There is strong evidence that many of the symptoms of anorexia are symptoms of starvation. Starvation affects the brain and influences mood changes, rigidity in thinking, anxiety and reduction in appetite. Extreme weight loss may change the way the brain works in vulnerable individuals, which may perpetuate restrictive eating behaviors and make it difficult to return to normal eating habits. When there is a major transition in someone’s life, it is also a risk factor for anorexia nervosa. It can be a new school, home or job, a relationship breakup; or the death or illness of a loved one, change can bring emotional stress and increase the risk of anorexia (Anorexia nervosa, 2018). Onset / Prevalence Eating disorders are becoming more and more common as time progresses. About 1.6 million people have a diagnosed eating disorder. Younger people are most at risk. The average age of onset of anorexia nervosa is 16-17 yet the number of cases of children affected and cases of early onset continues to rise (About Eating Disorders). An estimated 0.5 to 3.7 percent of women suffer from anorexia nervosa at some point in their lifetime. The ratio of girls to boys in children, ages 5-12 years, with anorexia nervosa or bulimia nervosa is 5:1. The ratio in adolescent/adult women to adolescent/adult men is 10:1 (Farrar, 2014). The Department of Health estimates about 4 million people currently struggle with an eating disorder. Anorexia is the leading cause of mental health related deaths. Of those surviving, less than 50% recover, whereas 30% improve and 20% remain chronically ill (About Eating Disorders). There was a sample done to see the time trends in age at onset of anorexia nervosa and bulimia nervosa. They used 1,666 anorexia nervosa subjects and 793 bulimia nervosa subjects between 1985 and 2008. The results were that the age at onset of anorexia nervosa and bulimia nervosa is decreasing in younger generations.

The implications of their findings in terms of long-term outcome remain to be understood (Favaro et al., 2009). Symptoms Anorexia nervosa is not hard to detect in certain people, but others, it can be near impossible. Anorexia has physical, emotional, and behavioral symptoms. The physical signs and symptoms of anorexia may include: extreme weight loss, thin appearance, abnormal blood counts, fatigue, insomnia, dizziness, bluish discoloration of the fingers, hair thins and falls out, absence of menstruation, constipation, abdominal pain, dry or yellowish skin, intolerance of cold, irregular heart rhythms, low blood pressure, dehydration, swelling of arms or legs, eroded teeth, and calluses on the knuckles from induced vomiting (Anorexia nervosa, 2018). Emotional and behavioral signs and symptoms may include: preoccupation with food, frequently skipping meals or refusing to eat, denial of hunger or making excuses for not eating, eating only a few certain safe foods, adopting rigid meal or eating rituals, not wanting to eat in public, lying about how much food has been eaten, fear of gaining weight, frequent checking in the mirror for perceived flaws, complaining about being fat or having parts of the body that are fat, covering up in layers of clothing, flat mood, social withdrawal, irritability, insomnia, and reduced interest in sex (Anorexia nervosa, 2018). Some behavioral symptoms of anorexia may include attempts to lose weight by: severely restricting food intake through dieting and fasting, exercising excessively, and bingeing and self-induced vomiting to get rid of food, which may include the use of laxatives, enemas, diet aids or herbal products (Anorexia nervosa, 2018). Treatment Depending on how old the person with anorexia nervosa is, depends on the treatment. For children, it depends on their age, overall health, medical history, extend of the child’s symptoms, the child’s tolerance for specific medications or therapies, and expectations for the course of the condition (Anorexia Nervosa in Children).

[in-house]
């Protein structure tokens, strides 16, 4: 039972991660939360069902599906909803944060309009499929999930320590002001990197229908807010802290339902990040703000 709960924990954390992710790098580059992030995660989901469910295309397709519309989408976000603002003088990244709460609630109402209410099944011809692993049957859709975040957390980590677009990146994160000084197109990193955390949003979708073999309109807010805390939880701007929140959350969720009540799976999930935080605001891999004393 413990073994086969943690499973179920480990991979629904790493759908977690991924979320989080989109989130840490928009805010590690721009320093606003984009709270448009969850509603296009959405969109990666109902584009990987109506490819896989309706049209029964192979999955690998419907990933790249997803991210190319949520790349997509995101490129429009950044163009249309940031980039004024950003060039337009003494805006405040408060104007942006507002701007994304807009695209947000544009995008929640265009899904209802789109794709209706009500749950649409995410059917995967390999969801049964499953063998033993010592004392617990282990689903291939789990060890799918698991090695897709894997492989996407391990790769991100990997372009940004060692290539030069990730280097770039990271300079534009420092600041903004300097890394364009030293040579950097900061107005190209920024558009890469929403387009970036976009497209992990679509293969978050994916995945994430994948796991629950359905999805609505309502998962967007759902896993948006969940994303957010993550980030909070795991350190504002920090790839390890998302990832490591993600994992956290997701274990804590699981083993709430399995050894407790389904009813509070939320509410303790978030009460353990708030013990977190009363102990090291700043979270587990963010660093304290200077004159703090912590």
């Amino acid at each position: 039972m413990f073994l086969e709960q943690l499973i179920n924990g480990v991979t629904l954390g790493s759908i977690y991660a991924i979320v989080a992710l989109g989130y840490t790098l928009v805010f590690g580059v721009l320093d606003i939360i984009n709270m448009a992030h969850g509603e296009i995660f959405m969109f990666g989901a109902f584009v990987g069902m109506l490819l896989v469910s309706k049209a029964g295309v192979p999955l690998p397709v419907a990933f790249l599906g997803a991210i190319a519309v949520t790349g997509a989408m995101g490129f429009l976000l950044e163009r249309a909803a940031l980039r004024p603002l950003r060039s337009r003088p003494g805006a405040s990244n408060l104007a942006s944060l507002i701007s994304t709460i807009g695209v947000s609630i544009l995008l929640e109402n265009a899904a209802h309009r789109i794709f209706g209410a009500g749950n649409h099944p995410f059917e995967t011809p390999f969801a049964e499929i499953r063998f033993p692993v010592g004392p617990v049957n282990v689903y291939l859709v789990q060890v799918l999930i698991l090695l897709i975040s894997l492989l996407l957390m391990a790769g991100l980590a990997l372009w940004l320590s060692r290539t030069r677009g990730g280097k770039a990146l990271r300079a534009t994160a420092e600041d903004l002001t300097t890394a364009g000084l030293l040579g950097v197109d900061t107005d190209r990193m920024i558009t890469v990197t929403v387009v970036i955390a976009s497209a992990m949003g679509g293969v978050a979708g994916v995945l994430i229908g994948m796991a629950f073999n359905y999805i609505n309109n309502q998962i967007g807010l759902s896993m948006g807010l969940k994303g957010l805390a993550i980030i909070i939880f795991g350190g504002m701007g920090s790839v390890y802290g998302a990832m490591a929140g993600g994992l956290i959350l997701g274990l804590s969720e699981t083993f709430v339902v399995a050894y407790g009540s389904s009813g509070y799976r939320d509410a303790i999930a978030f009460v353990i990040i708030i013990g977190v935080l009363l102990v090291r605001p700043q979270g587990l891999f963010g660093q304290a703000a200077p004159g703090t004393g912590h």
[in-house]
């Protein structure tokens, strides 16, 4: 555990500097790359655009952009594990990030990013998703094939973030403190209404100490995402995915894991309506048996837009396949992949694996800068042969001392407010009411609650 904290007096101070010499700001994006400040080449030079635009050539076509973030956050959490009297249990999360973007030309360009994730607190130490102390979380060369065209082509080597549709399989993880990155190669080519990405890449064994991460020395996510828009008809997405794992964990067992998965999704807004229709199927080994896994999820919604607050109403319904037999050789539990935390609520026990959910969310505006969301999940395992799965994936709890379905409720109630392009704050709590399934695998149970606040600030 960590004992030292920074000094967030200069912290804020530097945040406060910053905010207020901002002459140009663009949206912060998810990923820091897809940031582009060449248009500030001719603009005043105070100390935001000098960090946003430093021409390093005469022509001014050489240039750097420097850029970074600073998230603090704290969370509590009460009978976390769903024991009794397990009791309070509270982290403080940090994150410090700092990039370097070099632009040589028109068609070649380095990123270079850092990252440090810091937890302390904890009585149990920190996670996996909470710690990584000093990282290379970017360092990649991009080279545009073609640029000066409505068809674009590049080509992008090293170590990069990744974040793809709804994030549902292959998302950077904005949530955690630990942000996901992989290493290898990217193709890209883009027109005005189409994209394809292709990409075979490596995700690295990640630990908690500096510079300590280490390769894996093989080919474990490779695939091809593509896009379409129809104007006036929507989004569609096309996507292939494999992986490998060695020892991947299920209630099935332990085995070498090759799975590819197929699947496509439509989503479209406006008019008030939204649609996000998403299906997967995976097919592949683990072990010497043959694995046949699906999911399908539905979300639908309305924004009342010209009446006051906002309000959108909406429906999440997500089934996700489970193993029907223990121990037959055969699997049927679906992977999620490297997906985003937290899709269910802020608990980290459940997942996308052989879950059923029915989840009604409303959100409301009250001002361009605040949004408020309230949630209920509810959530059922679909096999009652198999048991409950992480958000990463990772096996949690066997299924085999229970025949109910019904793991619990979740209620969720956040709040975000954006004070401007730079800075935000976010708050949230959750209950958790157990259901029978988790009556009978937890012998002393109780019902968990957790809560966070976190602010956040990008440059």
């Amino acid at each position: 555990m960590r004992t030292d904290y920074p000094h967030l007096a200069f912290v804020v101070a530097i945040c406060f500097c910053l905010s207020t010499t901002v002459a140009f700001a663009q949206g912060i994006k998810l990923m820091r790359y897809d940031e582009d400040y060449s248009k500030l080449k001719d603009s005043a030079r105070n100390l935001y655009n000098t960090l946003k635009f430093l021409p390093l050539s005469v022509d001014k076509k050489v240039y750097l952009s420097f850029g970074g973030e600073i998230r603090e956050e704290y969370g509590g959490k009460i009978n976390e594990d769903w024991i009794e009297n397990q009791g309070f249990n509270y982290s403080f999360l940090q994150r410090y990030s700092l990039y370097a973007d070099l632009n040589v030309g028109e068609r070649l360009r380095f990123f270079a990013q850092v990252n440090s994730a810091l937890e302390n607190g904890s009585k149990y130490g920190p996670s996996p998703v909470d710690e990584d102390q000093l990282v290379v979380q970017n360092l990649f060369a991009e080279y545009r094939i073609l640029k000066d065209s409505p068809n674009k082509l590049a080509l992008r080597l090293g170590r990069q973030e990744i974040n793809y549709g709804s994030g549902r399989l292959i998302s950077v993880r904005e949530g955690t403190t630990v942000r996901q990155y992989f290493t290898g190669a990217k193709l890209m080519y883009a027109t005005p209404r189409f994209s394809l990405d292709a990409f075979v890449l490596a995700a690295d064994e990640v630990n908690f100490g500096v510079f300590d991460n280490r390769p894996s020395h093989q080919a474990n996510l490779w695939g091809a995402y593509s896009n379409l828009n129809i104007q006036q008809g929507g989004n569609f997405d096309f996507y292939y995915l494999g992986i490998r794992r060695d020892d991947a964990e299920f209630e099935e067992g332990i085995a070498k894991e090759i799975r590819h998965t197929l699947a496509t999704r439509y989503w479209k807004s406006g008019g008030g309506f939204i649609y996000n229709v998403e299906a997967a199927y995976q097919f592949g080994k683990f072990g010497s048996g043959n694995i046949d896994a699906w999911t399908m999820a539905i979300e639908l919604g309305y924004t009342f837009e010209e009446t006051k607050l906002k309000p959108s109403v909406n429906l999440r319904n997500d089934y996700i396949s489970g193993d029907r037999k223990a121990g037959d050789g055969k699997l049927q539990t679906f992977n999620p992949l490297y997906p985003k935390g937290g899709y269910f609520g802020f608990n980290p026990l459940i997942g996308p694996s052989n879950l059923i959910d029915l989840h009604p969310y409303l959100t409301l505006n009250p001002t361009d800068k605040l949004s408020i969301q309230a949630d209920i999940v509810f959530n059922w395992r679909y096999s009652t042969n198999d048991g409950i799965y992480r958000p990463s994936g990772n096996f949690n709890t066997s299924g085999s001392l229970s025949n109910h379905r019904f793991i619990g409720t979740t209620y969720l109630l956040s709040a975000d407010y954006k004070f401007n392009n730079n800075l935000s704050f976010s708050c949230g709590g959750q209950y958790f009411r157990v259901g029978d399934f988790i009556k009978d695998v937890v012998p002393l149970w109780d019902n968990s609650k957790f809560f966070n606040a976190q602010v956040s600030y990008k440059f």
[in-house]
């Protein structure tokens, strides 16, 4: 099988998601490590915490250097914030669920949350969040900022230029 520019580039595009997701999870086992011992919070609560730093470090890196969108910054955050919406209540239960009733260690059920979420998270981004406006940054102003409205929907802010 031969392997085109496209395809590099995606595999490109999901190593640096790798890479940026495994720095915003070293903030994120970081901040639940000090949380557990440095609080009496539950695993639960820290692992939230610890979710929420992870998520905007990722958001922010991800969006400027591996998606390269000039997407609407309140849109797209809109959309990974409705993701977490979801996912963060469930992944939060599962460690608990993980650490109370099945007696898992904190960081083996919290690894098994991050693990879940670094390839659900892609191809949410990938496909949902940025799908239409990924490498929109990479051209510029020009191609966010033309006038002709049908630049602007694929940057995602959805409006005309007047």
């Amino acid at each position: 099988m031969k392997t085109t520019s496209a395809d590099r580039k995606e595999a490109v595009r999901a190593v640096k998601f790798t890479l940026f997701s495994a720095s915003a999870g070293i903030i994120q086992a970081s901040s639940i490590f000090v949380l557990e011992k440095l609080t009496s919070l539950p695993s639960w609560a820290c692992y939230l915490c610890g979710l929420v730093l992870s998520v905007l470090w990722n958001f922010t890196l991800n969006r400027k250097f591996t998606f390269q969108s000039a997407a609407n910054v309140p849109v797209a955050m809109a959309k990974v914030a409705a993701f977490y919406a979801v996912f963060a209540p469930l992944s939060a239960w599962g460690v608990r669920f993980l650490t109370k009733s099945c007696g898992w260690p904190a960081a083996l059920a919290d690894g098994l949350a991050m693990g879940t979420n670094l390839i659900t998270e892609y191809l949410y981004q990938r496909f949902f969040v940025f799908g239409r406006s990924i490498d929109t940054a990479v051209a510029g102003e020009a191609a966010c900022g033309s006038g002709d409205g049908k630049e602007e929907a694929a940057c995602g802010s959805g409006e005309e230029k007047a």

For adolescents, family based treatment is the best evidenced-based approach for anorexia nervosa. This treatment facilitate parental management of the restrictive dieting and over exercise in their child until the child is recovered enough to manage more age appropriate eating. Individual therapy is also an effective treatment appears to take longer for patients to restore weight. Other forms of family therapy also appear to be useful Treatment should always be based on a comprehensive evaluation of the adolescent and family. There are no medications known to be helpful for anorexia nervosa, but medication (usually antidepressants) may be helpful if the adolescent with anorexia is also depressed or anxious. The frequent occurrence of medical complications requires your child’s doctor to be an active member of the management team. Parents play a vital supportive role in any treatment process. Hospitalization may be required for medical complications related to weight loss and malnutrition (Anorexia Nervosa in Children). Conclusion All in all, anorexia nervosa is a mental condition that not many people fully understand. Most people think that it can be turned on and off like a switch. However, they would not think such thoughts if they would educate themselves.